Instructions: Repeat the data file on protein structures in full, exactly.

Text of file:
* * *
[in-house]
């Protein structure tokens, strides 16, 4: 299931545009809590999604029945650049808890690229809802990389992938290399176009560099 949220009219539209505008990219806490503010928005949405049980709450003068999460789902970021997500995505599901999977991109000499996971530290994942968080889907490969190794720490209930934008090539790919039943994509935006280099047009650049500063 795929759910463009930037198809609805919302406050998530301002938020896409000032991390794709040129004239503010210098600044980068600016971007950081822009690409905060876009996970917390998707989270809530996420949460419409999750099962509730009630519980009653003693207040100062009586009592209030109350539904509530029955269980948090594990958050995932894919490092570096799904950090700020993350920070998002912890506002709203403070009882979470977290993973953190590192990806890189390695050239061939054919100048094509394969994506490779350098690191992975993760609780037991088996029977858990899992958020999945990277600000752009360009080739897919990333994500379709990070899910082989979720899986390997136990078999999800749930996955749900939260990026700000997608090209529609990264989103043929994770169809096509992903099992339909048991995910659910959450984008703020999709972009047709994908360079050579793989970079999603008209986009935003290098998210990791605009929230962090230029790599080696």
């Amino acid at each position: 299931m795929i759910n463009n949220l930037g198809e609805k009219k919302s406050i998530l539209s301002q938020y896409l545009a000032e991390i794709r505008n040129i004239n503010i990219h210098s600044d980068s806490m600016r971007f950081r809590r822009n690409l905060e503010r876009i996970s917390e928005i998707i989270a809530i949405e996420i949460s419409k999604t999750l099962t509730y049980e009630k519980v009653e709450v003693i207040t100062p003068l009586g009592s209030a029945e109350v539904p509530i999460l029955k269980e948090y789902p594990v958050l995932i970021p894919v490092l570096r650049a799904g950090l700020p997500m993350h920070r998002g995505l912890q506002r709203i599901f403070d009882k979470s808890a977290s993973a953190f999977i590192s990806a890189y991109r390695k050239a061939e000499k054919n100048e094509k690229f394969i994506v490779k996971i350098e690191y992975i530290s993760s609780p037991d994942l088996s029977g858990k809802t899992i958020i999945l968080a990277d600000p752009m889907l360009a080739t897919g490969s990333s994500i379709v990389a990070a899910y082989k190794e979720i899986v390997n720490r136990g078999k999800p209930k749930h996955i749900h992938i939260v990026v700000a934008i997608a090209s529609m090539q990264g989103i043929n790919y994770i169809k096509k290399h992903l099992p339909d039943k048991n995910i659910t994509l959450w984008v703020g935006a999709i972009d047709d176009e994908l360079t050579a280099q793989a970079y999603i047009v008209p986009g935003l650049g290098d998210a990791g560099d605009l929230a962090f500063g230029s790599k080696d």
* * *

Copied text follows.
[in-house]
């Protein structure tokens, strides 16, 4: 299931545009809590999604029945650049808890690229809802990389992938290399176009560099 949220009219539209505008990219806490503010928005949405049980709450003068999460789902970021997500995505599901999977991109000499996971530290994942968080889907490969190794720490209930934008090539790919039943994509935006280099047009650049500063 795929759910463009930037198809609805919302406050998530301002938020896409000032991390794709040129004239503010210098600044980068600016971007950081822009690409905060876009996970917390998707989270809530996420949460419409999750099962509730009630519980009653003693207040100062009586009592209030109350539904509530029955269980948090594990958050995932894919490092570096799904950090700020993350920070998002912890506002709203403070009882979470977290993973953190590192990806890189390695050239061939054919100048094509394969994506490779350098690191992975993760609780037991088996029977858990899992958020999945990277600000752009360009080739897919990333994500379709990070899910082989979720899986390997136990078999999800749930996955749900939260990026700000997608090209529609990264989103043929994770169809096509992903099992339909048991995910659910959450984008703020999709972009047709994908360079050579793989970079999603008209986009935003290098998210990791605009929230962090230029790599080696």
């Amino acid at each position: 299931m795929i759910n463009n949220l930037g198809e609805k009219k919302s406050i998530l539209s301002q938020y896409l545009a000032e991390i794709r505008n040129i004239n503010i990219h210098s600044d980068s806490m600016r971007f950081r809590r822009n690409l905060e503010r876009i996970s917390e928005i998707i989270a809530i949405e996420i949460s419409k999604t999750l099962t509730y049980e009630k519980v009653e709450v003693i207040t100062p003068l009586g009592s209030a029945e109350v539904p509530i999460l029955k269980e948090y789902p594990v958050l995932i970021p894919v490092l570096r650049a799904g950090l700020p997500m993350h920070r998002g995505l912890q506002r709203i599901f403070d009882k979470s808890a977290s993973a953190f999977i590192s990806a890189y991109r390695k050239a061939e000499k054919n100048e094509k690229f394969i994506v490779k996971i350098e690191y992975i530290s993760s609780p037991d994942l088996s029977g858990k809802t899992i958020i999945l968080a990277d600000p752009m889907l360009a080739t897919g490969s990333s994500i379709v990389a990070a899910y082989k190794e979720i899986v390997n720490r136990g078999k999800p209930k749930h996955i749900h992938i939260v990026v700000a934008i997608a090209s529609m090539q990264g989103i043929n790919y994770i169809k096509k290399h992903l099992p339909d039943k048991n995910i659910t994509l959450w984008v703020g935006a999709i972009d047709d176009e994908l360079t050579a280099q793989a970079y999603i047009v008209p986009g935003l650049g290098d998210a990791g560099d605009l929230a962090f500063g230029s790599k080696d």